The story itself is a very simple one, and it is one that we have already read or watched about in several books, short stories, movies, or even in some musical concept albums. Oscar, who is played with raw sentimentality and emotion by Jake Macapagal all throughout the movie, is just a father, who wants what is best for his family. Likewise, Mia, who is played spectacularly by Althea Vega, is a mother who also wants what is the very best for all of them. Unfortunately for them, the road to the good life is never an easy one. That is the type of plot that we are all too familiar with. Familiar, as in the last few sequences of the movie are fairly predictable, but the movie manages to not make any of them boring. In fact, the movie's simplistic nature is enough for the audiences to pick-up the story's more thought-provoking themes.

The film heavily emphasizes the theme of desperation, most notably in the one line delivered by the always exceptionally magnificent John Arcilla through his character of Douglas Ong, with assistance from the great camerawork that closes-up on Arcilla's face to emphasize moments of importance. Aside from Ong's one comment about how robberies occur more during elections, Oscar narrates a story about how his former boss, Alfred Santos, played by J.M. Rodriguez (Red) robbed an entire airplane after experiencing bankruptcy when a corporate rival hired a bunch of gang members to intimidate him, which lead to his death when his homemade parachute failed to deploy. It is a very interesting parallel and piece of foreshadowing to what will happen to Oscar by the film's conclusion, and an intriguing story, in that it is partially based on a true story.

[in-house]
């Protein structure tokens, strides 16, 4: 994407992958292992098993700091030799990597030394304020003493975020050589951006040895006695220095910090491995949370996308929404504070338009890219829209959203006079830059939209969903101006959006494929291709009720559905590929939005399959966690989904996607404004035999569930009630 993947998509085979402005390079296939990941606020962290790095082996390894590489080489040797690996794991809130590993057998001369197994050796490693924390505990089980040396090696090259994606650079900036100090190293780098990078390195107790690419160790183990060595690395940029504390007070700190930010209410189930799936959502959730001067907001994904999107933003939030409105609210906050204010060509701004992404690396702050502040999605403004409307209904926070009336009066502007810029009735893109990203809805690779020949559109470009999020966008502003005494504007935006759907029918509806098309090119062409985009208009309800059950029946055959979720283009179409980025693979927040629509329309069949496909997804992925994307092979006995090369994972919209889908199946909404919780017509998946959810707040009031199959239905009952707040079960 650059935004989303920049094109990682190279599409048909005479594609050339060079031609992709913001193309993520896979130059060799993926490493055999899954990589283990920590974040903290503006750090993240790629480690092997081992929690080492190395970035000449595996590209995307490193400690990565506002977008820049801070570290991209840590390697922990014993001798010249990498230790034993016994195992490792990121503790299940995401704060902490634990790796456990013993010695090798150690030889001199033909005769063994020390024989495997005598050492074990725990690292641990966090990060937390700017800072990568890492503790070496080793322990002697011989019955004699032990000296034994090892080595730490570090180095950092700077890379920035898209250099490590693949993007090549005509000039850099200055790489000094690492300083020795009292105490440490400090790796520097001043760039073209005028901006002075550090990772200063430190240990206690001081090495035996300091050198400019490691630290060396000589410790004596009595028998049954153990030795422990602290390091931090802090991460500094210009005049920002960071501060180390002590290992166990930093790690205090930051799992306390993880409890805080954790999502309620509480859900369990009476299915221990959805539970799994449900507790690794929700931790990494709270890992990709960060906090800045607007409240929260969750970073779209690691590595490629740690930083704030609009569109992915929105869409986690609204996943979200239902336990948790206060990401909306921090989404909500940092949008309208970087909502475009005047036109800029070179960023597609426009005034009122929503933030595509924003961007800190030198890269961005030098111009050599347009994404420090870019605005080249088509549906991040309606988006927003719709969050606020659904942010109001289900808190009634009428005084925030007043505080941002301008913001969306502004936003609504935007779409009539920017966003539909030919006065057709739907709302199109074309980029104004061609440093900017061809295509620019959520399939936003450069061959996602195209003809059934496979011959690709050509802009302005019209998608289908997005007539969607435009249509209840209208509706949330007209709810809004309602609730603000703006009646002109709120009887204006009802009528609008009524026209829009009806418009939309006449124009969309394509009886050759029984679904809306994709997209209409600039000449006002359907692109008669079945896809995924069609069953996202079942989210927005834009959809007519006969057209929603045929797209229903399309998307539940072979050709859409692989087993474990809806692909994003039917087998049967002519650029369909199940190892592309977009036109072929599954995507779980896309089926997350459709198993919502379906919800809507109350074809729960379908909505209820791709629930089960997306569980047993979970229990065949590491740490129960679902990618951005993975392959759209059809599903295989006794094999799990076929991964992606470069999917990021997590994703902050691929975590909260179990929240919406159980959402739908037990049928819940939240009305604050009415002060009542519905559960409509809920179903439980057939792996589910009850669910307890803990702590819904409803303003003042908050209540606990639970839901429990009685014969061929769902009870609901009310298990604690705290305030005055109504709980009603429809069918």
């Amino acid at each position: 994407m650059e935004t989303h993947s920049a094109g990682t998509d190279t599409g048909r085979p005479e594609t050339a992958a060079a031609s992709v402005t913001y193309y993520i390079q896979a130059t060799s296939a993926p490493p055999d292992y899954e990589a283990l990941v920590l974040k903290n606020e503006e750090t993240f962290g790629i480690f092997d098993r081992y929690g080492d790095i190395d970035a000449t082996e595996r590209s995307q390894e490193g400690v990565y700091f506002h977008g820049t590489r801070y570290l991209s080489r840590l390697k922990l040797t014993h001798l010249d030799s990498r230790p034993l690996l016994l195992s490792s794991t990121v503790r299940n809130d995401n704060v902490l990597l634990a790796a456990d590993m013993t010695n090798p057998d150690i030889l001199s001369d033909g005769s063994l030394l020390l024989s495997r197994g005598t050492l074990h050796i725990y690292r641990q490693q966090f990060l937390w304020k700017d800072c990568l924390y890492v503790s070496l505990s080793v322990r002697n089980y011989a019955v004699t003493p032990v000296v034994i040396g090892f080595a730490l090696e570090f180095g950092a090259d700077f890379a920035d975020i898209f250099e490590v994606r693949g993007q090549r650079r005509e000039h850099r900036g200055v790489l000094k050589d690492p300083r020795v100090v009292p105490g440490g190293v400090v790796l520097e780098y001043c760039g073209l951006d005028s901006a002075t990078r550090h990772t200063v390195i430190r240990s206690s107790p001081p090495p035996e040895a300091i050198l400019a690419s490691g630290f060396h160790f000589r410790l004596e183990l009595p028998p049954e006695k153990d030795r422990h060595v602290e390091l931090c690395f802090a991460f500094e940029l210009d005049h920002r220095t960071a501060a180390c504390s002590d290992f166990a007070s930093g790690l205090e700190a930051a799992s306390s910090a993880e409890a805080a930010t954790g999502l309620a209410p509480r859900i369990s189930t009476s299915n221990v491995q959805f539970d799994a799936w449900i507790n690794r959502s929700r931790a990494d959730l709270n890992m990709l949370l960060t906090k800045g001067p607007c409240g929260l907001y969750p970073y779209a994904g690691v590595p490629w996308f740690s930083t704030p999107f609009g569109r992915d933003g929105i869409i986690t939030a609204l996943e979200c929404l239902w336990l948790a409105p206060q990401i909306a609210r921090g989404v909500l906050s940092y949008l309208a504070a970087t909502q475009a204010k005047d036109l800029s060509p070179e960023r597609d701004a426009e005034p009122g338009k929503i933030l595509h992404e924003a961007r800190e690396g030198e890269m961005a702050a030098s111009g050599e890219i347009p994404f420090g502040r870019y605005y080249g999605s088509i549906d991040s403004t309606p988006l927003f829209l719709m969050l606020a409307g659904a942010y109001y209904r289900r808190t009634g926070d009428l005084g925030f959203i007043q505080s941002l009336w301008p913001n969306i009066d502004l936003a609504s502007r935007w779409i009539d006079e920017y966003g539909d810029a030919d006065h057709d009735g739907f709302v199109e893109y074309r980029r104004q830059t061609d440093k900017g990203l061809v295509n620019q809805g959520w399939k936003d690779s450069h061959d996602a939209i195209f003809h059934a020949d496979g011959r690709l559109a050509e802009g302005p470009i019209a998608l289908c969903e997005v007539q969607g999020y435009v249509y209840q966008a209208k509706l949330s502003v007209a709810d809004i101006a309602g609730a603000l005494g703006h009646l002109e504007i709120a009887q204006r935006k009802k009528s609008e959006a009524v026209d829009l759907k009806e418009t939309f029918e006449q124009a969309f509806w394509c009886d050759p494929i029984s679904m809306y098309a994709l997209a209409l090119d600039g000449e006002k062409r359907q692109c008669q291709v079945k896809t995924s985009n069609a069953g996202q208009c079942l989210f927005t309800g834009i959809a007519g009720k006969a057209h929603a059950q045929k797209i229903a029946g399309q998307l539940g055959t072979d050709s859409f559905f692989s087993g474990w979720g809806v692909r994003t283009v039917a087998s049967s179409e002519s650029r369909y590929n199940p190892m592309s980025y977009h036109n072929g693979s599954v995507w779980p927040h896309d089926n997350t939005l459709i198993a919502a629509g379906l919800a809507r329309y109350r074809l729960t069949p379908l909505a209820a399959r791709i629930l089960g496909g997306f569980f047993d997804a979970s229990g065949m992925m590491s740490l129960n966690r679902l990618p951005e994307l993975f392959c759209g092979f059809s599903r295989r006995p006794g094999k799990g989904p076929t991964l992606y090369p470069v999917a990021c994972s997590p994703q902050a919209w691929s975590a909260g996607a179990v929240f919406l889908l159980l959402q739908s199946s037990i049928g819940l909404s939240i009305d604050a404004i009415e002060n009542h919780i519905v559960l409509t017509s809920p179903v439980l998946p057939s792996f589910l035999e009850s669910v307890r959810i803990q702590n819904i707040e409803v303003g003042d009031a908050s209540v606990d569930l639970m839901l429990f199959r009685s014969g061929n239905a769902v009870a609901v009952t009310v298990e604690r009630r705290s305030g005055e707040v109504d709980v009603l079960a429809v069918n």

True to the film's tagline, things become even more complicated for the family, as we see that Mai becomes involved in prostitution for more money, and Oscar begins to realize that Ong, despite having everything such as a stable line of work, and a loving wife, played by Ana Abad Santos (Apocalypse Child), is the living embodiment of negative excess, as he plots to open a money box that he stole not so long ago. As he says himself, "everyone has a chance to win", but in everyone's case, sacrifices ought to be made, and in Ong's case, sometimes one victory will never be enough once you get a taste of it in the city. Mai's subplot, which reaches its climax when Mai refuses to accept the request of her boss Charlie, played by Mailes Kanapi (Patay Na si Hesus) to let their eldest daughter Angel, played by Erin Panlilio (May Bukas Pa) to serve "special clients" as realistic and moving, and the whole arc shows that one does not necessarily have to surrender to what the world wants in order to survive.

Unfortunately, when Douglas Ong's true self manifests, I believe that that is exactly when the film almost loses track of what makes it unique in the first place. While the revelation that Ong has plans of his own does reflect the theme of desperation the movie is attempting to portray, I did not find his sudden character derailment, from a simple, misguided veteran armored car guard who is nevertheless a man with a good sense of morality, to a man who suddenly finds it in himself to steal, with the ironic aid of other criminals, completely developed.